What do Europeans know that American medical elites don’t — or, worse, won’t even consider? Western and Northern European countries are generally much more restrictive in transgender treatments for children, with several recently becoming sharply more so. Yet America is doubling down on invasive and irreversible medical interventions for minors at steadily younger ages — with rare exceptions like Utah, which just banned such treatments this weekend.
Blame radical gender ideology, which blinds American activists to medical reality and the true needs of vulnerable children.
The American approach, “gender affirmation,” assumes gender identity is knowable from as early as toddlerhood, fixed as soon as it is declared and should be medicalized into permanence as soon as possible. It insists merely questioning a minor’s gender self-definition before often-irreversible interventions is harmful.
The American Academy of Pediatrics has embraced an affirm-only/affirm-early policy since 2018, and most states follow its guidance despite withering criticism in peer-reviewed journals.
Western and Northern Europeans generally see affirmation leading to rapid medical interventions as unethical and dangerous. England, Sweden and Finland have largely abandoned gender affirmation for minors in the last three years. Others, such as Ireland and Italy, are raising concerns, even with approaches already more restrictive than America’s. Overall, the most progressive countries in Europe are notably more conservative, with a clear focus on safeguarding children.
The evidence supports such caution. There’s an extremely high likelihood — confirmed by almost a dozen studies — that childhood-onset gender incongruence will resolve on its own by adolescence or adulthood. And the sudden rise of transgender identification in youth, especially teen girls, has occurred too fast to properly study, rendering it too new to properly understand, much less medicalize.
Given these realities, European countries increasingly discourage automatic deference to a child’s self-declarations while making long-term psychotherapy a prerequisite for transgender treatments.
In America, by contrast, psychological assessments and treatments are ignored, abbreviated or led by therapists with the singular goal of confirming the child’s self-diagnosis. Yet preexisting mental-health problems often contribute to a child’s unease with his or her sex. Even so, anxiety, depression, eating disorders, suicidal ideation, self-harming behavior, autism — none stands in the way of children receiving permanent disfiguring and sterilizing treatments. Dr. Diana Tordoff, often cited in support of giving cross-sex hormones to teenagers, has admitted that patients at Seattle Children’s Hospital gender clinic with “depression, anxiety, or suicidal thoughts” are “not precluded access” to treatments.
The practical reality of Europe’s approach: Transgender treatments are increasingly off-limits, with some countries effectively ending them in all but rare cases or outside rigorously controlled clinical trials. America raises few if any barriers, even to younger children.
Consider puberty blockers, known to decrease bone density and contribute to infertility while possibly inhibiting cognitive development. They’re widely prescribed here to minor patients at the earliest hint of puberty — even as young as 8.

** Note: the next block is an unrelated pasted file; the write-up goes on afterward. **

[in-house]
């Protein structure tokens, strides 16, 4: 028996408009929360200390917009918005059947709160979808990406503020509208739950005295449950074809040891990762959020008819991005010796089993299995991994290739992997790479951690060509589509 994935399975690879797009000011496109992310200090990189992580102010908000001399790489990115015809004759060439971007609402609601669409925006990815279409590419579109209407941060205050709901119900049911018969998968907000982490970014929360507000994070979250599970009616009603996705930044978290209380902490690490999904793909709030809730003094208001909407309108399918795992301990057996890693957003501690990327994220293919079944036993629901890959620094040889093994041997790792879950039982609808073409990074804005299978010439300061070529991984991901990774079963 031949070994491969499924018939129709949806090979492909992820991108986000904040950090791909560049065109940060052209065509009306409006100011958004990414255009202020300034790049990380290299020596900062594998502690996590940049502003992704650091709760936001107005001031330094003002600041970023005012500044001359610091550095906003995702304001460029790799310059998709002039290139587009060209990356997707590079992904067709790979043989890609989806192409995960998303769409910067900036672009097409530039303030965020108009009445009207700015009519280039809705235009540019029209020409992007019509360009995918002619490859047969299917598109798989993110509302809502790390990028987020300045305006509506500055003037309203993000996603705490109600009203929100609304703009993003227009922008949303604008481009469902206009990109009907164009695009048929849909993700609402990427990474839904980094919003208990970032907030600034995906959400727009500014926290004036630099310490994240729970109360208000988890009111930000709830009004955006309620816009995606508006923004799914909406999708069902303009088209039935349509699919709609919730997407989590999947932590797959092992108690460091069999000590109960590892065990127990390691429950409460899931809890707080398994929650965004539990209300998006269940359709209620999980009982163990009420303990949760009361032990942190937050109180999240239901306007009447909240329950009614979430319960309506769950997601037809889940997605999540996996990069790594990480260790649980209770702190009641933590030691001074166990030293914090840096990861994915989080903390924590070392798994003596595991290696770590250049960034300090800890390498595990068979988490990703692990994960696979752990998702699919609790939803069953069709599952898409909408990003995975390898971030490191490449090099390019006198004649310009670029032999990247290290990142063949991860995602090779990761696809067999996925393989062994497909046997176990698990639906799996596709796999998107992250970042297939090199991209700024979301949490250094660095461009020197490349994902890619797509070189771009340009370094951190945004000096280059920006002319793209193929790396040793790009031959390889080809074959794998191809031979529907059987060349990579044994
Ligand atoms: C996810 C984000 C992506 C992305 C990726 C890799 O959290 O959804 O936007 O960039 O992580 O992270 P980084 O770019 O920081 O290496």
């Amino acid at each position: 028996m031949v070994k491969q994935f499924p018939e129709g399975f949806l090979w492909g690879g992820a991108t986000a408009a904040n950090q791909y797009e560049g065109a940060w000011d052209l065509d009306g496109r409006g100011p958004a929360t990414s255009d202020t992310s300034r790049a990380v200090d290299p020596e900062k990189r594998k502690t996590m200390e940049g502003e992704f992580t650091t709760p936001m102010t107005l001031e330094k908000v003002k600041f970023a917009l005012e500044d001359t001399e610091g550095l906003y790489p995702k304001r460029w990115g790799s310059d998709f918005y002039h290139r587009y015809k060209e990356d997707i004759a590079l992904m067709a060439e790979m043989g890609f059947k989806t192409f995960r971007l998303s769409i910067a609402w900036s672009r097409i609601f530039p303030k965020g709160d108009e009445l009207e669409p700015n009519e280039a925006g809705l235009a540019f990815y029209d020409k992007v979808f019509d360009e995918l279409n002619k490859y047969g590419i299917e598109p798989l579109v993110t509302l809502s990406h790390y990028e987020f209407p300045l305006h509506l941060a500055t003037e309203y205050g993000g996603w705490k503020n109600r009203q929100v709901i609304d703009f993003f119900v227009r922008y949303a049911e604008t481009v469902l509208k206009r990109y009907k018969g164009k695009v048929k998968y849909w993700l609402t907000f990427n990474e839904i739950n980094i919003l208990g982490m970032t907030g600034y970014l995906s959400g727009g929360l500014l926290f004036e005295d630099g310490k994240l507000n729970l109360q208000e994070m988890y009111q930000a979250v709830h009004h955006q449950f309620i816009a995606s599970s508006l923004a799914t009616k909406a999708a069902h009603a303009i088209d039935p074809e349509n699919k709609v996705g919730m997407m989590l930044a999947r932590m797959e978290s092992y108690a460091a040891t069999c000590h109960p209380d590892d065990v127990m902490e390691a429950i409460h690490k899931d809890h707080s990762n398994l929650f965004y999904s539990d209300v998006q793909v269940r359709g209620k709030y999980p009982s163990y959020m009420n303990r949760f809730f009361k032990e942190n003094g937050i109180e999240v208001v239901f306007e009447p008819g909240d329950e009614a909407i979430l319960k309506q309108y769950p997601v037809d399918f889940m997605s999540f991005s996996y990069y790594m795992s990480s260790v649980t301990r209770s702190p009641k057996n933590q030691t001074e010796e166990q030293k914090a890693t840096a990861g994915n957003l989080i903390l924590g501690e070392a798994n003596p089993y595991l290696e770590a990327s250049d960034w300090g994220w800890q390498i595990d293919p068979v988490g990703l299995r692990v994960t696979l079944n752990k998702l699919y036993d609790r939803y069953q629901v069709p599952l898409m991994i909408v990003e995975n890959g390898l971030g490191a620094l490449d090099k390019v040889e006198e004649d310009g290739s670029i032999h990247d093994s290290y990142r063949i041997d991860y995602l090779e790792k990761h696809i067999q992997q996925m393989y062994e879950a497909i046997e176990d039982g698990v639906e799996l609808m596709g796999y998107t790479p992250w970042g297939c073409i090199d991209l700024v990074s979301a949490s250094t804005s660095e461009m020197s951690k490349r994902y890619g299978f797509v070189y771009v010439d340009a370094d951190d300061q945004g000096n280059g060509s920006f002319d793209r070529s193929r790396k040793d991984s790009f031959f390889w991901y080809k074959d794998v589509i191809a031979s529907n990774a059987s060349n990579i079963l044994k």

Yet a growing number of European countries wait until patients are as old as 13 and require psychotherapy. Sweden’s National Board of Health and Welfare states children should never receive blockers outside clinical trials, and they must be at least 12. Finland and England are pursuing similar changes.
The contrast is even starker with cross-sex hormones, which result almost immediately in irreversible bodily changes and can lead to sexual dysfunction and infertility. They can also cause major health problems such as strokes, heart attacks and cancer.
Our review of 11 of the most progressive Western and Northern European countries shows they almost entirely restrict cross-sex hormones until age 16, once again following psychotherapy sessions. American children can receive cross-sex hormones at 13 (younger in clinical trials).
Finally, there are “gender affirmative” surgeries — the most aggressive and invasive procedures. Every Western and Northern European country we surveyed except one bans surgery until age 16 or, more commonly, 18.
America has documented cases of minors as young as 12 receiving surgeries. While most procedures for underage youth are double mastectomies for teenage girls, cases of genital surgery — such as the inversion of the penis, sometimes with tissue removed from the colon, to create an orifice resembling a vagina — are documented as well.
Why are children in Stockholm protected from these procedures, yet children in Boston are not?
The emerging European approach deserves greater attention, and given the state of research, even more prudence is warranted. Utah is leading the way by largely ending transgender medical treatments for minors.
But the US medical establishment won’t budge. A recent New England Journal of Medicine article called the idea of using psychotherapy to address gender-related distress “inflammatory” while suggesting the need to suppress such “science denialism.”
Yet stifling debate on protecting children is the real affront to science — and a real danger to these vulnerable patients. American policymakers would do well to consider Europe’s caution — and follow Utah’s lead — before the country sacrifices any more children on the altar of gender ideology.
Dr. Stanley Goldfarb is chair of Do No Harm, where Dr. Miriam Grossman, a practicing child and adolescent psychiatrist, is senior fellow.
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